Wednesday, November 23, 2016

Turning New Leifs with Ital Santos, the Artist Formerly Known As Jynxx

        I wasn’t sure what to think was going to happen when OsOne of the G.I.A.N.T.S. Music, Grizzly State and S.A.D.C. collective asked me to come pick him up, puff one and talk music. He had been ribbing me for a week or two over my unexpected entry into Abstract Rude’s Sixteen Bar Rap Competition which he was personally asked by Mr.Rude AKA Abbey Rizzle to participate in and “Os” -as we more commonly refer to him- being a massive man, a big intimidating presence, I had just the slightest suspicion that one false move could get my ass kicked by some Grizzlies. As I pulled up to his pad in Moreno Valley area, he finished off a cigarette and introduced me to his girlfriend. It occurred to me to calm down because everyone here was a self-respecting adult.

He got in the car and suggested we grab Swift Dixshun in Riverside and being a fan of the G.I.A.N.T.S. (and their bomb-ass weed), I was down. Once in my car, Os directed me to a familiar neighborhood in Fontana off of the 210 where the beatmaker and performer formerly known as Jynxx resided. We walked in with a twelver of Heinekens and settled into some chairs at his music desktop station near a backdoor we could blow blunt smoke out of.

Being in a crew that has many beatmakers in it myself, much of what the quiet, green-eyed Mr. Santos had going on was familiar to me: an inexhaustible collection of beats that only he knew the ages and origins of, rappers with blunts and brews sliding through hoping to be part of the magic of banger-creation, a quiet demeanor and an active mind. He slid through diverse productions with confidence, scrolling down his studio computer screen as Os and Swift freestyled and came up with hooks on the downbeats,

“Y’all ain’t ready….y’all ain’t ready for this real shit,” Os intonated over a particularly swinging and bassy midtempo soundscape. I looked around Ital’s studio walls and saw many familiar names on posters that dated back to 2008: Noa James, MC Mega, Curtiss King, MC Prototype, Urban Poets Crew, Black Cloud, many more. “This is my region’s recent musical history…” I thought as I sat and sipped with Giants.

You see, B the Wizard had lived with me for 4 months at the end of 2014 and beginning of 2015; when he was still known as MC Mega. Ital or “Jynxx” was always a presence in old stories of Urban Poets Crew that Mega had constantly shared with me. I had thought that the UPC era had preceded the Black Cloud era which preceded the era we were currently in (confused yet?) but subsequent interviews with Jynxx  corrected the record that Jynxx started Black Cloud Music almost right after he began making music and the Urban Poets Crew work was largely contemporaneous with Black Cloud.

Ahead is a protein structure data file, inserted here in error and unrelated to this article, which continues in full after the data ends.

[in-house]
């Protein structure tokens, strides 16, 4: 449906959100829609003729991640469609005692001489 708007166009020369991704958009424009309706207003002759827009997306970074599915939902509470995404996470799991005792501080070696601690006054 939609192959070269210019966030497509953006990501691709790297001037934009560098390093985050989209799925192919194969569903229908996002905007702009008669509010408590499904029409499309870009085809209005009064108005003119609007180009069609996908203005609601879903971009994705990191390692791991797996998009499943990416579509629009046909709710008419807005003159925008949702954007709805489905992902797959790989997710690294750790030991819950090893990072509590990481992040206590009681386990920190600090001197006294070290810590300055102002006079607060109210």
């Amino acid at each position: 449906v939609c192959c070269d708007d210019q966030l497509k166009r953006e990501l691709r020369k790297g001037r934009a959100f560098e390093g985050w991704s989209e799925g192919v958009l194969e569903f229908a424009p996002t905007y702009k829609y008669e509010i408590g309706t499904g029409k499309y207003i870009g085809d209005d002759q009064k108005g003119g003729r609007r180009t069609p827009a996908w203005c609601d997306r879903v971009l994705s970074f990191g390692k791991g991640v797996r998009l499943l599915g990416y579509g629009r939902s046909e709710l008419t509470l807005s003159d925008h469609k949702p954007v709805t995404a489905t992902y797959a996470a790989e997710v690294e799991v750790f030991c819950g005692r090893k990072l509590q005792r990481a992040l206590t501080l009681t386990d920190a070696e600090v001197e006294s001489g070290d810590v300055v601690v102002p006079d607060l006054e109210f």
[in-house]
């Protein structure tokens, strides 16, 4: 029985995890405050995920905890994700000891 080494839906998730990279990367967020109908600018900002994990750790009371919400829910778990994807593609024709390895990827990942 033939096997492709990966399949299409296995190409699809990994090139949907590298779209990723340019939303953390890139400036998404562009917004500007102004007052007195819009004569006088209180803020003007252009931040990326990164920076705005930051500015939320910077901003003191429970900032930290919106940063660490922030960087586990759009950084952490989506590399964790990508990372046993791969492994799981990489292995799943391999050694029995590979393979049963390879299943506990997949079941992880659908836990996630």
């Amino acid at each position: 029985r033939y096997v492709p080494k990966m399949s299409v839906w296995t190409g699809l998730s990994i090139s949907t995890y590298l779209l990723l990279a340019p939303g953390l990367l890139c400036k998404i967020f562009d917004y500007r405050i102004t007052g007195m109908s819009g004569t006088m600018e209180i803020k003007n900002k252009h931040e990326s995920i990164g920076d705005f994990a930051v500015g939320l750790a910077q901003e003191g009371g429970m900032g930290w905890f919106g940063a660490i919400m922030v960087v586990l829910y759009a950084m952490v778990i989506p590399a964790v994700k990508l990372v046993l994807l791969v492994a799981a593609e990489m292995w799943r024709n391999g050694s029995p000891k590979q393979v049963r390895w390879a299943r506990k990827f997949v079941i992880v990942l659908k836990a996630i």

One thing appearing to link all of these admittedly recent eras together was the production of Ital Santos. Days after this encounter, my friend and collaborator Ras Josh reminded me of shows and beat battles we’d seen “Jynxx” at as far back as 2008. I’d been hearing his name, but this sit down session with Swift and Os of G.I.A.N.T.S. was my first real exposure to the musical stylings of one of the IE’s most consistent creators. 

My only complaint about his solo outings is the same thing that makes their lyrics so fascinating: we are joining the story after much has happened and as the audience is left to put pieces together. Unlike newer listeners like myself, Ital is not interested in litigating the past as much as he is in building his future.

His new record, Leifs is a triumphant evolution and statement of survival from someone who has been pivotal in the last decade’s several sub-eras of Inland Empire hip-hop. His production as melodic, banging and inspired as ever, his raps are cool, detached, laid back and conversational. The artist formerly known as Jynxx bluntedly and bluntly tells us where his values, priorities and artistic curiosities lie in the current day.